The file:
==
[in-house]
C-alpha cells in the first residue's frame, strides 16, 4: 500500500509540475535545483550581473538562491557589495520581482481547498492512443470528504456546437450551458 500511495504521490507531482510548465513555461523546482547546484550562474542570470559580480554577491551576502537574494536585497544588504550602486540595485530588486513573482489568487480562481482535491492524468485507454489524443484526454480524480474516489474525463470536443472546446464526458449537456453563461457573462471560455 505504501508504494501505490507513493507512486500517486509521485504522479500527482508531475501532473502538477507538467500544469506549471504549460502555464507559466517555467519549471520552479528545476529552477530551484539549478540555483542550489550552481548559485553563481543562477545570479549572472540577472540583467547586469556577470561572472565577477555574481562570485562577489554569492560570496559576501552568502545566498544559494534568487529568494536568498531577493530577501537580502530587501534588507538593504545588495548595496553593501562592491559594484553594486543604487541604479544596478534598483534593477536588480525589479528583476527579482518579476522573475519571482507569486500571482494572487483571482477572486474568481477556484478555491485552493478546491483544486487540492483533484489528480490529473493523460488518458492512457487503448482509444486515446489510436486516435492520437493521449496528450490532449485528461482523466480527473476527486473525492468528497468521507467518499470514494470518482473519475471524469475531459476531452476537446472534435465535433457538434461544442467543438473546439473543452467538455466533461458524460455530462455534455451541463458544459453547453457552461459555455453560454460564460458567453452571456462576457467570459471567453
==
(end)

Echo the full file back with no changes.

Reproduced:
[in-house]
C-alpha cells in the first residue's frame, strides 16, 4: 500500500509540475535545483550581473538562491557589495520581482481547498492512443470528504456546437450551458 500511495504521490507531482510548465513555461523546482547546484550562474542570470559580480554577491551576502537574494536585497544588504550602486540595485530588486513573482489568487480562481482535491492524468485507454489524443484526454480524480474516489474525463470536443472546446464526458449537456453563461457573462471560455 505504501508504494501505490507513493507512486500517486509521485504522479500527482508531475501532473502538477507538467500544469506549471504549460502555464507559466517555467519549471520552479528545476529552477530551484539549478540555483542550489550552481548559485553563481543562477545570479549572472540577472540583467547586469556577470561572472565577477555574481562570485562577489554569492560570496559576501552568502545566498544559494534568487529568494536568498531577493530577501537580502530587501534588507538593504545588495548595496553593501562592491559594484553594486543604487541604479544596478534598483534593477536588480525589479528583476527579482518579476522573475519571482507569486500571482494572487483571482477572486474568481477556484478555491485552493478546491483544486487540492483533484489528480490529473493523460488518458492512457487503448482509444486515446489510436486516435492520437493521449496528450490532449485528461482523466480527473476527486473525492468528497468521507467518499470514494470518482473519475471524469475531459476531452476537446472534435465535433457538434461544442467543438473546439473543452467538455466533461458524460455530462455534455451541463458544459453547453457552461459555455453560454460564460458567453452571456462576457467570459471567453